Jacob Miller | Who We Are (Dogleg)

cd_jacobmillerMiller's just a kid, really, and he's working with former Atlantic Records president Ron Shapiro, among others. And I like him anyway.






I don't want to know that Jacob Miller is 21 years old, that he writes all his own stuff and plays a mean piano. I don't want to know what kind of industry bigwigs are in his corner. I'd rather lose myself in his debut album and pretend he's lived long enough to appreciate and understand the observations contained herein. I'd rather make believe he's an old soul, a wizened songsmith who's done the time and earned the successes that surely are forthcoming.

But album advances come with press releases, biographical information that any reviewer worth his or her salt will peruse while listening. And I already know these things. Miller's just a kid, really, and he's working with former Atlantic Records president Ron Shapiro, among others. And I like him anyway.

Who We Are is a fine example of a solid yet safe singer-songwriter offering. Opening with the enticing "You're Gonna Be Just Fine," Miller offers such uplifting gems as, "After every ending is a beginning/ the bell of a new day has just started ringing/ the glass is half full and the stars are aligned/ you're gonna be just fine." Next up, "An Ocean," though pleasant, feels a bit too manufactured and generic as Miller's vocals seque oddly into Toad the Wet Sprocket territory.

"I called your name/ and you kept rushing through the door/ no one takes the time," Miller laments on "Slow." The song's a good reminder to slow down, appreciate and experience; the vocals are gentle, full, authentic. (If only the background beats didn't feel so programmed.) "Charlie Brown's Lament" is the young songwriter's lament over what the season of giving has become; over a piano—at first hurriedly hammered, then carefully plunked—Miller first creates a cartoon world of make believe, then shatters it with the truth: "Nothing is real/ nothing's really going on here/ except my love for you." Here, his voice is sexy smooth and soaring, more organic and original.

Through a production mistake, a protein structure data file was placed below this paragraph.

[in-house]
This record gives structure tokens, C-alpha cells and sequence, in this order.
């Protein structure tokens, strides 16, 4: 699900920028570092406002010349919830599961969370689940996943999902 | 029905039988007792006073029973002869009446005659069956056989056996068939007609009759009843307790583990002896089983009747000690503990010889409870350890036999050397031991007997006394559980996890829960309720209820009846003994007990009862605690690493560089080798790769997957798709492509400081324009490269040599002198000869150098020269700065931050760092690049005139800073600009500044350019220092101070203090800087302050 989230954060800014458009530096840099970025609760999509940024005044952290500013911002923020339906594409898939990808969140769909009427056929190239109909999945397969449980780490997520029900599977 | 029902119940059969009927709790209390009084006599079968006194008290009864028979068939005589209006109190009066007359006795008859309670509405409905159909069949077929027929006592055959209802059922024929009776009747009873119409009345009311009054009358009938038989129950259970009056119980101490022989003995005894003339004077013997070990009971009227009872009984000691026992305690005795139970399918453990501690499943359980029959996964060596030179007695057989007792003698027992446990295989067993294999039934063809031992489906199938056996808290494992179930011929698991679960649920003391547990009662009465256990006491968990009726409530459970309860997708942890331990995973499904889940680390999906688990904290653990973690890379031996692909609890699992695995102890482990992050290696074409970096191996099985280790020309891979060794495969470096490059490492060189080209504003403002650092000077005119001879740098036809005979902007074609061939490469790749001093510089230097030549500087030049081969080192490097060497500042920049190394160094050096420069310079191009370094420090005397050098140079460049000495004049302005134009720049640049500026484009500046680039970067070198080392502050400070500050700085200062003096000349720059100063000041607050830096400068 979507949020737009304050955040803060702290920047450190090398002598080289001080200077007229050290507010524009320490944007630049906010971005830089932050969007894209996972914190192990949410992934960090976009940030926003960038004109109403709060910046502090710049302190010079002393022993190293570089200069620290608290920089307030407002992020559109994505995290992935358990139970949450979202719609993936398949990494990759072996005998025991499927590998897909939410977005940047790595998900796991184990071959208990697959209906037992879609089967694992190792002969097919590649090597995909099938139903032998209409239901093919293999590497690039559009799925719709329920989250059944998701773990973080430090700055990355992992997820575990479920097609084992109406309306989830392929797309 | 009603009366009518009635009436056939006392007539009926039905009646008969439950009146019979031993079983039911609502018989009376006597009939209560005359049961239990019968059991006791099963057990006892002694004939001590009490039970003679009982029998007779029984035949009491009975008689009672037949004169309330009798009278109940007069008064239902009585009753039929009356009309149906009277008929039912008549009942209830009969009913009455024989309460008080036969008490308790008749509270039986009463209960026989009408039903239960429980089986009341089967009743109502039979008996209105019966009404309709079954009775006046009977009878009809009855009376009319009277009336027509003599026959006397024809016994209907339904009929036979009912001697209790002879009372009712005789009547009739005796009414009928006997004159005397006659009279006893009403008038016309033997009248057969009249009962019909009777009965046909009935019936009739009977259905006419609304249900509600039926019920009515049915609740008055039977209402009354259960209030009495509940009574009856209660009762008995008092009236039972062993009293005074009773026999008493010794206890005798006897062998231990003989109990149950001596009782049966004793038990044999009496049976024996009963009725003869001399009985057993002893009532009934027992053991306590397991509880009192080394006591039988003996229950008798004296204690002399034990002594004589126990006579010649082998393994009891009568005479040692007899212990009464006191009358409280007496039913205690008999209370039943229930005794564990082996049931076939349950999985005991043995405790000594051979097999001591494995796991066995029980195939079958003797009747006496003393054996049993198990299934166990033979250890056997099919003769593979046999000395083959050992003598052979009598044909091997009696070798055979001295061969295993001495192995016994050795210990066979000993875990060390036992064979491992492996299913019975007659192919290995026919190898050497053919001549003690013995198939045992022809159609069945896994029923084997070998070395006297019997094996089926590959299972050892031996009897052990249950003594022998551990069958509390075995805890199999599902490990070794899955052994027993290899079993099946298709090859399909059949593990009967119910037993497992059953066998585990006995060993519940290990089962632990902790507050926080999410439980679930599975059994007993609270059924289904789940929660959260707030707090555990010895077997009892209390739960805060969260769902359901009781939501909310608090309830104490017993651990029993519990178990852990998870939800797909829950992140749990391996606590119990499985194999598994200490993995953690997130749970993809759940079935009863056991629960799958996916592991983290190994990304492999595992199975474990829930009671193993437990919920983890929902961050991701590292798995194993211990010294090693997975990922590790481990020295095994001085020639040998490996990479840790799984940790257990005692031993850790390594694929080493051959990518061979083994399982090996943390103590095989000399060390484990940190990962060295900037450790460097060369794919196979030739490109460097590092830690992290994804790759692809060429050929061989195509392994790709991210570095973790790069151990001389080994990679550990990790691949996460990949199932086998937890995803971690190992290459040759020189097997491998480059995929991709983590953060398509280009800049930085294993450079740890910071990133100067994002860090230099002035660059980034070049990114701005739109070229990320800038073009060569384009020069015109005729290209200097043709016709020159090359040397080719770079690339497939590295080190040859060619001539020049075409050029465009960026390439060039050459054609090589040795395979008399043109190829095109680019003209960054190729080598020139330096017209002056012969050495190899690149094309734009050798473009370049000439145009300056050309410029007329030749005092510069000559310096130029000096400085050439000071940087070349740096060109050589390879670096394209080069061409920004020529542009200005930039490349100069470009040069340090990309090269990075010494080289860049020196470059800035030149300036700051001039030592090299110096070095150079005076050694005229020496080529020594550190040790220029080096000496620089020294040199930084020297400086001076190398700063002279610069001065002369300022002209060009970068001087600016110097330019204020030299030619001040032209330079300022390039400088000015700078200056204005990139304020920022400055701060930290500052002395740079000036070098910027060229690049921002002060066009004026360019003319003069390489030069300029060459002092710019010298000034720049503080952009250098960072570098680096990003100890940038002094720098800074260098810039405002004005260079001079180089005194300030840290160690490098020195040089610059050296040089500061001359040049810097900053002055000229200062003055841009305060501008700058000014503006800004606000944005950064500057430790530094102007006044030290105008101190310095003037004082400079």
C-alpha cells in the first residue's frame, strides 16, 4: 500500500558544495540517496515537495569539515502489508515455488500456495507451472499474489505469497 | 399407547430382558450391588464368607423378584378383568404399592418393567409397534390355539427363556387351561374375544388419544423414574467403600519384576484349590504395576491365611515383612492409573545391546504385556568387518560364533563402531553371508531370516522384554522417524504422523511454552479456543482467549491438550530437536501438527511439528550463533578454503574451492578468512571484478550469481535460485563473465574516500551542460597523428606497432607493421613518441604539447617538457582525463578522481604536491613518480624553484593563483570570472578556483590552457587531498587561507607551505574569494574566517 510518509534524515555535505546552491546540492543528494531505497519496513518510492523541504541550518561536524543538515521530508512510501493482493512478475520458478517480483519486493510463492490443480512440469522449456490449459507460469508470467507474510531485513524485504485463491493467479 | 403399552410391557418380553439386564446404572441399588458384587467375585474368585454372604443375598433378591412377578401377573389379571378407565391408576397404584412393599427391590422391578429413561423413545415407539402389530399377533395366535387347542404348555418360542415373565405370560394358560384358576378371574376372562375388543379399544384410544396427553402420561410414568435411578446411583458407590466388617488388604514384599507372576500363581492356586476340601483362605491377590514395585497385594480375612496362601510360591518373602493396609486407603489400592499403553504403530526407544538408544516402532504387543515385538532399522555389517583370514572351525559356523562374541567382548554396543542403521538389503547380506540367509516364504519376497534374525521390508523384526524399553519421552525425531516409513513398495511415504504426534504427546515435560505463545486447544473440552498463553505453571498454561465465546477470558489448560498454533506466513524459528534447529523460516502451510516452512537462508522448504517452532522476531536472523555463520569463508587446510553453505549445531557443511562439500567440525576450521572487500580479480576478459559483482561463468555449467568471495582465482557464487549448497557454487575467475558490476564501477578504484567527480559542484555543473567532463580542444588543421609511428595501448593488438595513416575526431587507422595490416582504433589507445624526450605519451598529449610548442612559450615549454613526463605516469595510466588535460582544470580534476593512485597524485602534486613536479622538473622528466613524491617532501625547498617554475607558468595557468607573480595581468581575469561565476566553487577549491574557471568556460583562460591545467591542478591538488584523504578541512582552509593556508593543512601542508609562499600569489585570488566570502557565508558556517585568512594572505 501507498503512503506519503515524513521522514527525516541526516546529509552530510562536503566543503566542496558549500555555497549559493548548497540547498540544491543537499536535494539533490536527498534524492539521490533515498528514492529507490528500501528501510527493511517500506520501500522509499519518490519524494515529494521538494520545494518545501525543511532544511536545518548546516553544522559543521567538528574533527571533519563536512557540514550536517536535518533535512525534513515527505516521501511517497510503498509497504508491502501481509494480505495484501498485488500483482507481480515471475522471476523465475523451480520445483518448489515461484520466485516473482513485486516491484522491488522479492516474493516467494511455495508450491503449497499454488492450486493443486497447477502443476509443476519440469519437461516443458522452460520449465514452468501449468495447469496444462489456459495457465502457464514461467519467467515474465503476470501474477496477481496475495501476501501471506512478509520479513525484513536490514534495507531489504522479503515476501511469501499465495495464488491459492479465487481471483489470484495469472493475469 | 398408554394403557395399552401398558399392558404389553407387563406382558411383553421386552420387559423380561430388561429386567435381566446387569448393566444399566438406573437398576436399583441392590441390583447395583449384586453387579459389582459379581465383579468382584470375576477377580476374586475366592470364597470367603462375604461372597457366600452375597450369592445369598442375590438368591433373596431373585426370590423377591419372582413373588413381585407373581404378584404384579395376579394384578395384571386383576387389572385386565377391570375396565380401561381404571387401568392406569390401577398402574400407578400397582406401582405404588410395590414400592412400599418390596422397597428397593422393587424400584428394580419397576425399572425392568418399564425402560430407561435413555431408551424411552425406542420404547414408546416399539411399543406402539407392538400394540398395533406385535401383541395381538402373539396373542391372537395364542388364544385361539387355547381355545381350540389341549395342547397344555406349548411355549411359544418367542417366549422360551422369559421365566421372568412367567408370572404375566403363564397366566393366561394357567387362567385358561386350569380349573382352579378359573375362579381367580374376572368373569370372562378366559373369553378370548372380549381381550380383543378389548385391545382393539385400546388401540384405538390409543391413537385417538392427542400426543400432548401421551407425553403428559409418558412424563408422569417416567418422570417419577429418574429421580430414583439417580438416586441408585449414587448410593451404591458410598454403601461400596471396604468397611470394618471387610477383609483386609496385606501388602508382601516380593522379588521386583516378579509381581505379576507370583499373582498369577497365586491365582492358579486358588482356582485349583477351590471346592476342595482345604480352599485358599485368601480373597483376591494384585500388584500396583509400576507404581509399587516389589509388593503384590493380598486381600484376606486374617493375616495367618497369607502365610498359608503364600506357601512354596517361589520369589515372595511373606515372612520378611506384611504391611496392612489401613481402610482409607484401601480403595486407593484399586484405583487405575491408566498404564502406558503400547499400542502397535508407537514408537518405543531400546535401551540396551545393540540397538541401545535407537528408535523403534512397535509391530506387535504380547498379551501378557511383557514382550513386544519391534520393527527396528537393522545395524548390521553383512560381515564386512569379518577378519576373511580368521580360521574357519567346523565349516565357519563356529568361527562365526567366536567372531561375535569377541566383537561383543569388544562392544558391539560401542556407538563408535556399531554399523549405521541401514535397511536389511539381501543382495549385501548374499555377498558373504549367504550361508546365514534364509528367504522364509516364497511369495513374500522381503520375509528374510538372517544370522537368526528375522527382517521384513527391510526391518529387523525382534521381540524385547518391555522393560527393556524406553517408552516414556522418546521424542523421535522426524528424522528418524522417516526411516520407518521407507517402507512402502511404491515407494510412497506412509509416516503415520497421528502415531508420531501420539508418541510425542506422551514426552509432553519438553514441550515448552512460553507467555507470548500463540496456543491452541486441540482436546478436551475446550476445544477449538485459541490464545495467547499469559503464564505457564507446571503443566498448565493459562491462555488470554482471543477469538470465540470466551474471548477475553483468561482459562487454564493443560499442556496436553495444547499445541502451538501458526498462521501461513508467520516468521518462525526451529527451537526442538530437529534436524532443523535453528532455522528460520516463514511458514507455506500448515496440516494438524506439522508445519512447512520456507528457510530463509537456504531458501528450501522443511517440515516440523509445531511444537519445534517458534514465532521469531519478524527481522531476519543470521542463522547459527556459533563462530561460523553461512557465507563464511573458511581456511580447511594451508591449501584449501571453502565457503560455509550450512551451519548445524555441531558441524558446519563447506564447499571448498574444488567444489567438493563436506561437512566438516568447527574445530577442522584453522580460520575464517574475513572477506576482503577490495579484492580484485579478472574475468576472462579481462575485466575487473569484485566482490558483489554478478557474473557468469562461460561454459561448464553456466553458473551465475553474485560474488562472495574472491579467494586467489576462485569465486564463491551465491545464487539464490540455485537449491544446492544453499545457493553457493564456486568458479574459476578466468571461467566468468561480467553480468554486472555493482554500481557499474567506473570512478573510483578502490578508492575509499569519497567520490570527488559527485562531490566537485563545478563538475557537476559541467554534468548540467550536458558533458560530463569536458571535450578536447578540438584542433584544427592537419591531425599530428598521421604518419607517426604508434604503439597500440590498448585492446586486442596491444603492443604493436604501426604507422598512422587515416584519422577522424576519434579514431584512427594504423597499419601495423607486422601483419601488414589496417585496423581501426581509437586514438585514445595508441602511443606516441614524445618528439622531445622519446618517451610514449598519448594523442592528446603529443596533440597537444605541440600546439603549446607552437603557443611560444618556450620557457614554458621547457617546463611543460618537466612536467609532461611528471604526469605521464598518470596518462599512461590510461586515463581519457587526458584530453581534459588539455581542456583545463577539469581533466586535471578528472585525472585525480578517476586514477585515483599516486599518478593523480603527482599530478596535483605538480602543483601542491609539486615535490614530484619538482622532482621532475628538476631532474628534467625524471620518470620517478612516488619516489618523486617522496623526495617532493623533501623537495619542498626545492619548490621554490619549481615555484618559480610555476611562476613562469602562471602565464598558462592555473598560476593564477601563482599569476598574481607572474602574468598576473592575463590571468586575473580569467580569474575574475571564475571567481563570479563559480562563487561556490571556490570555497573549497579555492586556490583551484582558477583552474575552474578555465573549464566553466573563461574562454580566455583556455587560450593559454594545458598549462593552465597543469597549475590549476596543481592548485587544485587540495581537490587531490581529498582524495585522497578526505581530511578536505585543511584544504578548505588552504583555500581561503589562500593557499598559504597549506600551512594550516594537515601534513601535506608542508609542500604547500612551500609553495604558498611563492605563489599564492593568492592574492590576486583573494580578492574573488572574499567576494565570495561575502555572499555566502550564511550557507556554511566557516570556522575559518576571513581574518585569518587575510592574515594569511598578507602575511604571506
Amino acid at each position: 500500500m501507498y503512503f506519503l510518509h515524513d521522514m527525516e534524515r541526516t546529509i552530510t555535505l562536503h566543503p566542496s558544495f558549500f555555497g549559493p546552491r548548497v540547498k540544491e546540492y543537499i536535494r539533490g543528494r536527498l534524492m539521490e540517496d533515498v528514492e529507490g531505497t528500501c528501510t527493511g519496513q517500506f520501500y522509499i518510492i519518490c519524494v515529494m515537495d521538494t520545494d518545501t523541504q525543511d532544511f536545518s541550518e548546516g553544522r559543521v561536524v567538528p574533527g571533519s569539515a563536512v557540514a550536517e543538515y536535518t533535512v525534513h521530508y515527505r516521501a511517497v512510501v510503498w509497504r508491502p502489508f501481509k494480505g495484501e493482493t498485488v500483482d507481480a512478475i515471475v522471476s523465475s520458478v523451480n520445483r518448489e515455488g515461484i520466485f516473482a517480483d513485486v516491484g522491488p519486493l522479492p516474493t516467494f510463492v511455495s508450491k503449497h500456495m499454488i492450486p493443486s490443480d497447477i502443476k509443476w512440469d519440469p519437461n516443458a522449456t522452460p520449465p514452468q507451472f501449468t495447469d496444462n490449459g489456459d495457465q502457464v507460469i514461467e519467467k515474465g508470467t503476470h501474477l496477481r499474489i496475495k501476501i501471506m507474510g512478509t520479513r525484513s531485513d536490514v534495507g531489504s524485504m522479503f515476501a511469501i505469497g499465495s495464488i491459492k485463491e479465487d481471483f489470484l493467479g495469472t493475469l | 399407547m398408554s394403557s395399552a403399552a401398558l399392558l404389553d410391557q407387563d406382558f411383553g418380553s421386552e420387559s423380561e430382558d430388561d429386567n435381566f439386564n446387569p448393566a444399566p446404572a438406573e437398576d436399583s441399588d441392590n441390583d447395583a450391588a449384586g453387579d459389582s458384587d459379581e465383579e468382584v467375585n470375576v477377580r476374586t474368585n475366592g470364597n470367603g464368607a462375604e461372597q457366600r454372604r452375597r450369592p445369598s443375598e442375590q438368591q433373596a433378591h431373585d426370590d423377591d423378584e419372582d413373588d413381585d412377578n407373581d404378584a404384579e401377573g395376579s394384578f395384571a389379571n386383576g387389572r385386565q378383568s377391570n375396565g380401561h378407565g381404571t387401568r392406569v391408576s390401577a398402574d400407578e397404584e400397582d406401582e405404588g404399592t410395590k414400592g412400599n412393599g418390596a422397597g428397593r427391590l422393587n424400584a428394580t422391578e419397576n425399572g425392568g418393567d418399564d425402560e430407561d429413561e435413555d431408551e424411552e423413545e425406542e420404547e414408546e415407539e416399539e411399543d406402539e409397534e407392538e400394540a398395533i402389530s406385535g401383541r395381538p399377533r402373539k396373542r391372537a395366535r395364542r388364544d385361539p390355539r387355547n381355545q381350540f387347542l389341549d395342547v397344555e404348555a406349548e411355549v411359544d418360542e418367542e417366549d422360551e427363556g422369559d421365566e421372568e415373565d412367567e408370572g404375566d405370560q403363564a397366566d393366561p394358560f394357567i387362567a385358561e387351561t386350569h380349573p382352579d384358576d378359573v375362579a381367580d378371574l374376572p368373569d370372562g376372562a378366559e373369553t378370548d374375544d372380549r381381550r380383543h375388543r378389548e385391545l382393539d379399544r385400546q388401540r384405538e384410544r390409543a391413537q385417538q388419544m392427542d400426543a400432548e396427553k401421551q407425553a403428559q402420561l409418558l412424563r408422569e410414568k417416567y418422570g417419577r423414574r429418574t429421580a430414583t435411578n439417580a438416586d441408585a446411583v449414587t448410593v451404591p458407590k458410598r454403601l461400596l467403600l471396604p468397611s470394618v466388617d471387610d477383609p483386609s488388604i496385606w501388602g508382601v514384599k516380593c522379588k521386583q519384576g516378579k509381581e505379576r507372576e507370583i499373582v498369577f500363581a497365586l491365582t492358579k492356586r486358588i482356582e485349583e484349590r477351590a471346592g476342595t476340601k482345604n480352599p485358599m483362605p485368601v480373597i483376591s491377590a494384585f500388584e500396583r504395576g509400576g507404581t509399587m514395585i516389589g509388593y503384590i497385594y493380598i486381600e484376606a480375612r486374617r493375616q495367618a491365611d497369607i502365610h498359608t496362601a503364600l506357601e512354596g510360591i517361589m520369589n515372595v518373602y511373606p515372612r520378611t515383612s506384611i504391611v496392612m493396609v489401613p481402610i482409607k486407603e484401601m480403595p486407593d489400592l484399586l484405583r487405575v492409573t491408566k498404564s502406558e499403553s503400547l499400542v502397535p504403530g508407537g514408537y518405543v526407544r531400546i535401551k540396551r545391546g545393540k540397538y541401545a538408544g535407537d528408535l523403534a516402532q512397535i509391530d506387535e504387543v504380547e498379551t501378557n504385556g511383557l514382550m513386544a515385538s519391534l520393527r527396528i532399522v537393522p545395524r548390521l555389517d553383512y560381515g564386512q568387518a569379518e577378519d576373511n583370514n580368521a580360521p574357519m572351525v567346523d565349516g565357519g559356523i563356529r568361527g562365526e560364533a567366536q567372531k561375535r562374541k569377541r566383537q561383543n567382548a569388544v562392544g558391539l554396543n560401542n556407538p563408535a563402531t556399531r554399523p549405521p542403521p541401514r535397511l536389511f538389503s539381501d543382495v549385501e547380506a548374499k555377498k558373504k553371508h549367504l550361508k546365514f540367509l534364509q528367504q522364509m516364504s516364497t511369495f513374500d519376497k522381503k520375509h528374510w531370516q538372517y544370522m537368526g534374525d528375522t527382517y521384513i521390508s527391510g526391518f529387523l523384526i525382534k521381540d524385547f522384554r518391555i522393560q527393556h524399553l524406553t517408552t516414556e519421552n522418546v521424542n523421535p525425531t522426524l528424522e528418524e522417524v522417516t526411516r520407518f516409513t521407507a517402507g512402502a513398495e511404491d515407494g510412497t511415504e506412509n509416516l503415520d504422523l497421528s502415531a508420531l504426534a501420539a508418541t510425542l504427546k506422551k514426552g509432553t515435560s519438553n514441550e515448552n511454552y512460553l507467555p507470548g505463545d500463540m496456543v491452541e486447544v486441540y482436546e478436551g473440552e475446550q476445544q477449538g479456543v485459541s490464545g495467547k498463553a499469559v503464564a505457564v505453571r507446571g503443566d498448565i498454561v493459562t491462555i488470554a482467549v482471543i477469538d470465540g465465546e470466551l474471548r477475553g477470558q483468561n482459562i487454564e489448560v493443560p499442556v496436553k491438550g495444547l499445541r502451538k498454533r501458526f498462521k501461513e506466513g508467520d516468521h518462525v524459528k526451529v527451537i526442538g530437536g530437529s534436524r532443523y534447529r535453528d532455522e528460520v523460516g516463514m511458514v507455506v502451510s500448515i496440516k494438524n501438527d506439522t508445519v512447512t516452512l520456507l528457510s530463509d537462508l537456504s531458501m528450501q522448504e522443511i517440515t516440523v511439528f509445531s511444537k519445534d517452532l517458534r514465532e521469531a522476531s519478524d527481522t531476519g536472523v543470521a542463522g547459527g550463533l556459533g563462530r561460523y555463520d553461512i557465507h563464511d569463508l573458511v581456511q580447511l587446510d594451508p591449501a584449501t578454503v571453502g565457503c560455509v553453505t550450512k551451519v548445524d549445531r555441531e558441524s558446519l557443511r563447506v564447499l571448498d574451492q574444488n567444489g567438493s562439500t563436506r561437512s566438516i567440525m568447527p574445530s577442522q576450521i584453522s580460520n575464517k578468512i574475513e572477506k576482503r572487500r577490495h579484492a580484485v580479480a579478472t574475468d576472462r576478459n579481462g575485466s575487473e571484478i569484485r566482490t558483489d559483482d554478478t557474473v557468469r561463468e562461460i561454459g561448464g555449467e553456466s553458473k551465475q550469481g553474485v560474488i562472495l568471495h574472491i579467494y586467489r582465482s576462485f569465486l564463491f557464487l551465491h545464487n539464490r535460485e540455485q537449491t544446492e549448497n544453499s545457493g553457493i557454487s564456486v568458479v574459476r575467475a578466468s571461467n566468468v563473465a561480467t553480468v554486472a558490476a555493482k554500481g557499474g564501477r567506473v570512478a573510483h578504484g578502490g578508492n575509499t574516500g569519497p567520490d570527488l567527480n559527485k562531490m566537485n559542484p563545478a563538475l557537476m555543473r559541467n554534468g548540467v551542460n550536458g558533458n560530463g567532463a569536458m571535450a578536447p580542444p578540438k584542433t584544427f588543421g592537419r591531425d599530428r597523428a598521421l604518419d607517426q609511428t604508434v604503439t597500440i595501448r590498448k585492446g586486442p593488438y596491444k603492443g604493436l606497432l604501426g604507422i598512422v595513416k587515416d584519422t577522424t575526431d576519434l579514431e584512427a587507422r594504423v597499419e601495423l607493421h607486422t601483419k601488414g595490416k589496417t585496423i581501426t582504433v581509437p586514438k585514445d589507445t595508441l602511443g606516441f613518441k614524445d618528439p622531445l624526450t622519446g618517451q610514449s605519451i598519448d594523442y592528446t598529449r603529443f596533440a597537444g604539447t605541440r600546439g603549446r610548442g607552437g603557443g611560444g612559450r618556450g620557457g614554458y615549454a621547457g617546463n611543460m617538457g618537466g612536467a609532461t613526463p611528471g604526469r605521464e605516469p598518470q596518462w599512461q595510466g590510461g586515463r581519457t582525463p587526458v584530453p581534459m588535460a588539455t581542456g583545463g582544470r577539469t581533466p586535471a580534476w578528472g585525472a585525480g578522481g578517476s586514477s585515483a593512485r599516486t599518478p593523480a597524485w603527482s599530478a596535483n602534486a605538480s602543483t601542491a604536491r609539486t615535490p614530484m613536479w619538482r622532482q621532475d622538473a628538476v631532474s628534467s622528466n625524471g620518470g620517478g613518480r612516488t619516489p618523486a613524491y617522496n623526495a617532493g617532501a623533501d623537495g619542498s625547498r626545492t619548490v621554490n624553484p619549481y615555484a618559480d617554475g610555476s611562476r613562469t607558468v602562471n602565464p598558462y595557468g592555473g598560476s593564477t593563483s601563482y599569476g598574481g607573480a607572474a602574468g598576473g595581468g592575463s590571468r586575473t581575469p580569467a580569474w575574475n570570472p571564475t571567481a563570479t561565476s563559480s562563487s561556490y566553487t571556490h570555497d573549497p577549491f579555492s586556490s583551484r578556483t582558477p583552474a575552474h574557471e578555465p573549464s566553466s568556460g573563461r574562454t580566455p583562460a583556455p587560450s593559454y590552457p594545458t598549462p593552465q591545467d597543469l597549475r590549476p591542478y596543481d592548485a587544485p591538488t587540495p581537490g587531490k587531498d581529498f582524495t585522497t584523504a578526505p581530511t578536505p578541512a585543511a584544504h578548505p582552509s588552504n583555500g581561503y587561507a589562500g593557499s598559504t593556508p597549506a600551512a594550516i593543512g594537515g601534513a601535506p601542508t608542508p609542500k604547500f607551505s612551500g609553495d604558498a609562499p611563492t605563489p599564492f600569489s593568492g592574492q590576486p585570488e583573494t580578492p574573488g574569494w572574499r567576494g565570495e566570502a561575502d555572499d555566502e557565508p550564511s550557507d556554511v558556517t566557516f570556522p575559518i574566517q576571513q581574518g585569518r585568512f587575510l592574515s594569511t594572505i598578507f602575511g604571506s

"One Step Away" is another piano-driven number which seems destined for your nearest AAA radio station. Lyrically, the song belies Miller's young age, as he details, "They made a home, they seem to manage/ it's just a living and living is hard." The head-bobbing pop of "Love Me More" comes also with insight: "I wake up early in the morning/ step out and leave you to your dreams/ I bring back a hot cup of coffee/ you say you need more cream."

There's an underlying reggae groove on a few of the songs, notably "Luck of the Draw." Though Miller claims his music's not political, he comes close here, singing: "No way to make it on minimum wage/ strong hearts are breaking, smiles holding rage/ the forests are gone, no soil to hold seed/ Mama's baby's crying, but Mama can't feed." A guest vocalist lends Jamaican flair, inspiring us all to come together. "Holding On" seems destined for a fight-for-the-girl cinematic scene; "Life" is overly melodramatic; and "You Can't Go Back Again" finds Miller reading stories in the wrinkles on a face. The disc closes nicely with the stripped-down title track.

With Who We Are, Jacob Miller proves he knows a thing or two about love, life, and music. And while you're listening and learning, you just might find yourself feeling. And that's not a bad thing, no matter your age. B+ | Laura Hamlett

RIYL: Duncan Sheik, Ben Folds, Tori Amos

About Laura Hamlett 467 Articles
Laura Hamlett is the Managing Editor of PLAYBACK:stl. In a past life, she was also a music publicist and band manager. Besides music, books, and other forms of popular culture, she's a fan of the psychology behind true crime and violent criminals. Ask her about mass murder...if you dare.

Be the first to comment

Leave a Reply